Volcanoes and climate

Historical evidence supports the premise that volcanic eruptions cool the earth. Between 1812 and 1817 there were three major volcanic eruptions. Soufrier on St. Vincent Island erupted in 1812; Mayon in the Philippines in 1812; Tambora in Sumbawa Indonesia in April 1815. Tambora was by far the largest and preceded the disastrous famines of 1816-1817. These abnormal cool temperatures of 1816-1817 were accompanied by wetter than normal weather in many areas.

Debris from Mt. Tambora (8°S latitude, 118°E longitude) took one year to spread globally. The following year is known as the year without a summer. While extensive meteorological observations did not exist at this time, people's diaries and weather journals documented the cold weather of the summer of 1816. In New England snow fell in June and frost occurred in July and August. Late frost killed a large number of crops; however, the entire summer was not below freezing. Indeed, on June 5, the day before the snowfall, the temperatures in Vermont were in the low 30's°C (upper 80's°F)! After the early June cold spell in New England, farmers, hoping for a good crop, replanted their crops as temperatures returned to normal. Another cold spell hit in early July bringing freezing temperatures to the area. Harvests were bad that year and resulted in severe food shortages in parts of New England. The poor harvest had an economic impact throughout the United States. The price of a bushel of corn in Philadelphia in May 1817 was double the price it was in April 1816.

Weather in Europe and other regions of the globe were also abnormal in 1816. In Europe, the cold and wet weather contributed to a disastrous harvest as crops rotted in the field. Famine, food riots, grain hoarding, and government embargoes resulted. These cold, moist weather patterns may have contributed to the typhus epidemic of 1816-1819 in Europe that killed approximately 200,000 people and the cholera outbreak of 1816-1817 originated in Bengal and spread throughout the world.

Bad weather during this time also resulted in positive things. Rather than going outside in the cold damp weather, Mary and Percy Bysshe Shelly passed their summer vacation indoors telling ghost stories with Lord Byron. In 1818 Mary Shelly's ghost story was published, giving birth to a monster that gave me nightmares--Frankenstein.

Not all volcanoes result in a cooling of the earth. Here we will compare three recent volcanic eruptions: Mt. St. Helens, El Chichón, and Mt. Pinatubo. The amount of cooling due to a volcanic eruption is determined by:

  • the force of the eruption: For a global impact, the debris from the volcanoes must be injected into the stratosphere where it can remain for months.
  • the amount of sulfur dioxide (SO2) in the volcanic plume: In the stratosphere, SO2 combines with water vapor to make tiny particles of sulfuric acid. The particles reflect solar radiation back to space, reducing the amount of solar energy at the surface.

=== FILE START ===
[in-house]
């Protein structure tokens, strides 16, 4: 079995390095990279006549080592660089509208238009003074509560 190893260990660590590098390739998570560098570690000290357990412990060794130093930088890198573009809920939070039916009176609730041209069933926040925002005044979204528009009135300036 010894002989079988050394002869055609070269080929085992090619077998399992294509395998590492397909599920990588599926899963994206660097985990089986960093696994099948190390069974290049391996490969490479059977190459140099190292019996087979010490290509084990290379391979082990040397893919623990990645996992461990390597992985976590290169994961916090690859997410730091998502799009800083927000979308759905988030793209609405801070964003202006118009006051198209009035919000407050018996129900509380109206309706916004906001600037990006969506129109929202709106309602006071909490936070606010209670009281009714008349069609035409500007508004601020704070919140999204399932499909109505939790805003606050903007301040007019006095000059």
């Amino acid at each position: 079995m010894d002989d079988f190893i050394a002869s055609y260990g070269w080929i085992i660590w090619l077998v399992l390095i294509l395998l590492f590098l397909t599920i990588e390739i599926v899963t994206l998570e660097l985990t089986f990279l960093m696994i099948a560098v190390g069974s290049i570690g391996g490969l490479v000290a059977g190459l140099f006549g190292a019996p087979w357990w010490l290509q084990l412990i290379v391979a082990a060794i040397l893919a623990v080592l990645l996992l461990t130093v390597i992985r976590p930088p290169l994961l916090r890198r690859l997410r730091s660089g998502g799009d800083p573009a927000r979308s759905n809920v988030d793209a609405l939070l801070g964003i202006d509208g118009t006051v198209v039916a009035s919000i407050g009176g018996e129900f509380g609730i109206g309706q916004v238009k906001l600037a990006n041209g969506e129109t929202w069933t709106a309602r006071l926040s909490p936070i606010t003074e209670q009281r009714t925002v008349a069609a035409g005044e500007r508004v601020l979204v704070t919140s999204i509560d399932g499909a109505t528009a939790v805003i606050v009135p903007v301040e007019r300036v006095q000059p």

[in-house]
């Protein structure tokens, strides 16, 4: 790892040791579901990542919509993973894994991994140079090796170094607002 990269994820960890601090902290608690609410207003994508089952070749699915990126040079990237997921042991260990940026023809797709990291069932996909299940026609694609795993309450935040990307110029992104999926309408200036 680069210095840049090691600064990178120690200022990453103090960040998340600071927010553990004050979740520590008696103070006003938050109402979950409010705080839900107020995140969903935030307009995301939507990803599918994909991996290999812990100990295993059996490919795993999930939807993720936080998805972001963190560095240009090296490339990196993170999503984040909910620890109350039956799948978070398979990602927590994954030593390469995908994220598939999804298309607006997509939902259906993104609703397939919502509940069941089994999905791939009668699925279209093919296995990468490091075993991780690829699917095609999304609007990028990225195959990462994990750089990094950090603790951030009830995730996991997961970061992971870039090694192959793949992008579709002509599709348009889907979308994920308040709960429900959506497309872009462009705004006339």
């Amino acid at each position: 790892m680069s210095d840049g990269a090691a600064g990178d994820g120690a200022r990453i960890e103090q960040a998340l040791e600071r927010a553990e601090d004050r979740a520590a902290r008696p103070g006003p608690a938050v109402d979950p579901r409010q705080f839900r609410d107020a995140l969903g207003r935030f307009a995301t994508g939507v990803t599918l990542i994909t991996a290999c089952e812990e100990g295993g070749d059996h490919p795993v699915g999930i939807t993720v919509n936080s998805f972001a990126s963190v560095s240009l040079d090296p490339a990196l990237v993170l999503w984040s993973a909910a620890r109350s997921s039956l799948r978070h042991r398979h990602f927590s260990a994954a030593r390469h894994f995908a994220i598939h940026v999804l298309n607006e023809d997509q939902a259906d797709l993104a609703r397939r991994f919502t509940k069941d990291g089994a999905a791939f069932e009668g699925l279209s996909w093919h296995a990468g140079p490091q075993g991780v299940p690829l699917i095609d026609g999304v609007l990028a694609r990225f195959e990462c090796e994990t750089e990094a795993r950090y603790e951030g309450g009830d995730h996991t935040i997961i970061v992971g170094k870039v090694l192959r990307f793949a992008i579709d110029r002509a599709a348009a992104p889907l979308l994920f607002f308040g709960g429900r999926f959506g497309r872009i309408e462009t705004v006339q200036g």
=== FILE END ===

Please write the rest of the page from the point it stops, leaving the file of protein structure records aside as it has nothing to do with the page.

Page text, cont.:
• latitude and winds in the stratosphere: For global effect on weather, the sulfuric acid particles have to spread over the globe. Stratospheric winds at the time of the eruption and the latitude of the volcano determine the spreading the volcanic plume.

The eruption of Mt. St. Helens in the state of Washington in May of 1980 produced little, if any, effect on global temperatures. While a violent eruption, most the force of the eruption was horizontal, resulting in relatively little debris being injected into the stratosphere. The emissions from Mt. St. Helens primarily stayed in the troposphere and the ash and dust settled quickly to the ground.

El Chichón, Mexico erupted in 1982. El Chichón was a much less violent eruption than Mt. St. Helens; however, debris was injected into the stratosphere. The global spread of El Chichón's stratospheric debris was primarily limited to between 5° N and 40° N latitude. Estimates of the global cooling due to the eruption of El Chichón are approximately 0.3 to 0.5 °C. El Chichón also had much more sulfur dioxide in its plume than Mount St. Helens. The cooling effects of the El Chichón eruption may have also been hidden by the warming of another natural phenomenon -- El Niño.

Mt. Pinatubo was this century's most violent eruption, injecting over 25 million tons of sulfur dioxide into the stratosphere. Once in the stratosphere, tiny sulfuric acid particles formed and rapidly spread all over the globe. These tiny particles reflected solar energy back to space and resulted in a cooling of the globally averaged surface temperature by approximately 0.6°C (1°F). The NASA ERBE program measured the effect of the Mt. Pinatubo's stratospheric aerosol on the radiation balance of the planet and for the first time provided firm evidence that volcanic eruptions tend to cool the Earth.

The Verner E. Suomi Virtual Museum development funded in part by the National Science Foundation Grant #EAR9809458.  Material presented is Copyrighted (C) 1999 by Steve Ackerman and Tom Whittaker.  If you have questions or comments, please let us know!